Tax season is also busy season for savvy criminals. Here are some tips to help people recognize and avoid tax-related scams.
Email phishing scams: The IRS does not initiate contact with taxpayers by email to request personal or financial information. Generally, the IRS first mails a paper bill to a person who owes taxes. In some special situations, the IRS will call or come to a home or business. Taxpayers should not open any attachments, click on any links, reply to the sender, or take any other actions that could put them at risk. Taxpayers should report the phishing scam to the IRS at firstname.lastname@example.org
Phone scams: The IRS generally first mails a bill to a taxpayer who owes taxes. There are specific ways to pay taxes. The IRS and its authorized private collection agencies:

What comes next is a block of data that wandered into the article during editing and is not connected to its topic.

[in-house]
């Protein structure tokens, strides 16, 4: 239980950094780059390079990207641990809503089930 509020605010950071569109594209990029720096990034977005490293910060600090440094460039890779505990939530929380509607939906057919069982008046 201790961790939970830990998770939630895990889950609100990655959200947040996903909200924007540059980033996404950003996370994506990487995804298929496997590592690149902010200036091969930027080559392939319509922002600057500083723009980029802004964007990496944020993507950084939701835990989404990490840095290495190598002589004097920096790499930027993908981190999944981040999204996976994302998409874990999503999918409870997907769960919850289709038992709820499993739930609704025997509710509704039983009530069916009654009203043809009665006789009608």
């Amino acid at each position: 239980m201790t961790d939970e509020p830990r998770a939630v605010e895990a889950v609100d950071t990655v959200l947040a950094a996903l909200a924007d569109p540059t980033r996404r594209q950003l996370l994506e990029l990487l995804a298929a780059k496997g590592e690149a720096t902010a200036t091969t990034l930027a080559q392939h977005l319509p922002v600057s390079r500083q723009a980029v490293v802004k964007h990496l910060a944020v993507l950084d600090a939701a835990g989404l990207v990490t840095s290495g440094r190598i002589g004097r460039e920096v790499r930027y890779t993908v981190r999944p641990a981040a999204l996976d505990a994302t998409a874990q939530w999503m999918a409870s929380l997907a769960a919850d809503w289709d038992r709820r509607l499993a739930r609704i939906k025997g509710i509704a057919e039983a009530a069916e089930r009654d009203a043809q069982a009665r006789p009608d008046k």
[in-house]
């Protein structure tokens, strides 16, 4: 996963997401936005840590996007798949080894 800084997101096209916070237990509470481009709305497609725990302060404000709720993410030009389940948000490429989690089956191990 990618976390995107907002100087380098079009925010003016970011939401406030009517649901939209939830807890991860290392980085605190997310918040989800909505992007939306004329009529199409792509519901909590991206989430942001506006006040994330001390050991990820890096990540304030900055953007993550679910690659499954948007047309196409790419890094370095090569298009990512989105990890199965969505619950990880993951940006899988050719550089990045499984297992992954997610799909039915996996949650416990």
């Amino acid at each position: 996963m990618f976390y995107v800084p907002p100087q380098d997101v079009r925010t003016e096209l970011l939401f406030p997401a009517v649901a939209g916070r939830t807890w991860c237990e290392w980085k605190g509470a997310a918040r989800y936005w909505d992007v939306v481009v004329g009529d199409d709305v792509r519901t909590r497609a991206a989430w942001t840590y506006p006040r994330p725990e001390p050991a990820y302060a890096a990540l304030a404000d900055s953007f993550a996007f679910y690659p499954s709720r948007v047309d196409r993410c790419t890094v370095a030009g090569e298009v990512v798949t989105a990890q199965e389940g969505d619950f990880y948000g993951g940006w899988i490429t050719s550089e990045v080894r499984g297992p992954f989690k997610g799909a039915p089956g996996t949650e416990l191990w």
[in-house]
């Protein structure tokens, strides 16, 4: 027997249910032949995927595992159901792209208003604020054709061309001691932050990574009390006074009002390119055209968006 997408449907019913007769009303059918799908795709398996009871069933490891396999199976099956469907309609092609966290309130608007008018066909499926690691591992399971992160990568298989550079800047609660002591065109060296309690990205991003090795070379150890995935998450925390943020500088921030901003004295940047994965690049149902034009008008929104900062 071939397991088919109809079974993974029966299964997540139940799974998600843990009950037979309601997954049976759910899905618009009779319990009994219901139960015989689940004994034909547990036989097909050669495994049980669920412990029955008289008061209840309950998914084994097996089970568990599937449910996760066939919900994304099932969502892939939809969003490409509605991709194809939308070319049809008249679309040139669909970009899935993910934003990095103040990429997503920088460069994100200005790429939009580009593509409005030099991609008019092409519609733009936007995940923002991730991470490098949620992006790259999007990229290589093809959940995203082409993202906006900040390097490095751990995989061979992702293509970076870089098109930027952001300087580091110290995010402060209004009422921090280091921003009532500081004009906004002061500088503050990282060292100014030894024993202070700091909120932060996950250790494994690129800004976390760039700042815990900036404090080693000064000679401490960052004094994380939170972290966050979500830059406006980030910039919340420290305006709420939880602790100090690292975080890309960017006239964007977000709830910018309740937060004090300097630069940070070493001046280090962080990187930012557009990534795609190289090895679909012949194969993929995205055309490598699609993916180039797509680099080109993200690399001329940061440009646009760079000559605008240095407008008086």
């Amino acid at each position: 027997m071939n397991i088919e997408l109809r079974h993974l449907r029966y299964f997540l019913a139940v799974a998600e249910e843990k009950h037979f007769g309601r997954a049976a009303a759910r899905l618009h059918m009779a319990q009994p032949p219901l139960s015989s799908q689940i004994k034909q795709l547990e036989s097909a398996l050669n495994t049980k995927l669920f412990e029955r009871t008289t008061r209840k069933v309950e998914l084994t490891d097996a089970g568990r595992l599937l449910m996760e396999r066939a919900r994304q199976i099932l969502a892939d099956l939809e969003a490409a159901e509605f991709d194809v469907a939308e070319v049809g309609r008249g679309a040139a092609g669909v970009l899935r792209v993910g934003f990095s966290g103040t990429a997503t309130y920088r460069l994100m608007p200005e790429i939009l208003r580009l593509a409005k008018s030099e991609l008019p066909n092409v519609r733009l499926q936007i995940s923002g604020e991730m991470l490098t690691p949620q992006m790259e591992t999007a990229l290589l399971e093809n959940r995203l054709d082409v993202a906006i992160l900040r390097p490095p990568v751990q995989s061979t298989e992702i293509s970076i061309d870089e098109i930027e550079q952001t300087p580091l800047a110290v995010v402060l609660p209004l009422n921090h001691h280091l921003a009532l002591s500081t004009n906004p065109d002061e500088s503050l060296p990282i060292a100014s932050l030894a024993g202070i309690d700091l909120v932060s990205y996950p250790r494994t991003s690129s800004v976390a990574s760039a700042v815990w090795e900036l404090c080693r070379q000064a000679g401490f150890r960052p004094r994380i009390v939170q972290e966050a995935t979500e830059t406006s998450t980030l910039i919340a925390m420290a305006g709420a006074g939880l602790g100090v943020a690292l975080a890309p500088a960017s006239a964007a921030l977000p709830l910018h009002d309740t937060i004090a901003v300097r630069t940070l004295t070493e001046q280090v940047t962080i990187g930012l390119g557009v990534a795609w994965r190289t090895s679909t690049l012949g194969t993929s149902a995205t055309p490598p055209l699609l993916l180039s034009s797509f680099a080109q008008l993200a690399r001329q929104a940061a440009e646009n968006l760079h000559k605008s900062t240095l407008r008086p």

● Will NOT leave pre-recorded, urgent, or threatening messages on an answering system. ● Will NOT threaten to immediately bring in local police or other law enforcement groups to arrest the taxpayer for not paying, deport them, or revoke their licenses. ● Will NOT call to demand immediate payment with a prepaid debit card, gift card, or wire transfer. ● Will NOT ask for checks to third parties. ● Will NOT demand payment without giving the taxpayer an opportunity to question or appeal the amount owed.
Criminals can fake or spoof caller ID numbers to appear to be anywhere in the country. Scammers can even spoof an IRS office phone number or the numbers of various local, state, federal or tribal government agencies.
If a taxpayer receives a scam phone call, they should not give out any information and hang up immediately. Report the caller ID and callback number to the IRS by sending it to email@example.com with "IRS Phone Scam" in the subject line. The taxpayer should report the call to the Federal Trade Commission as well.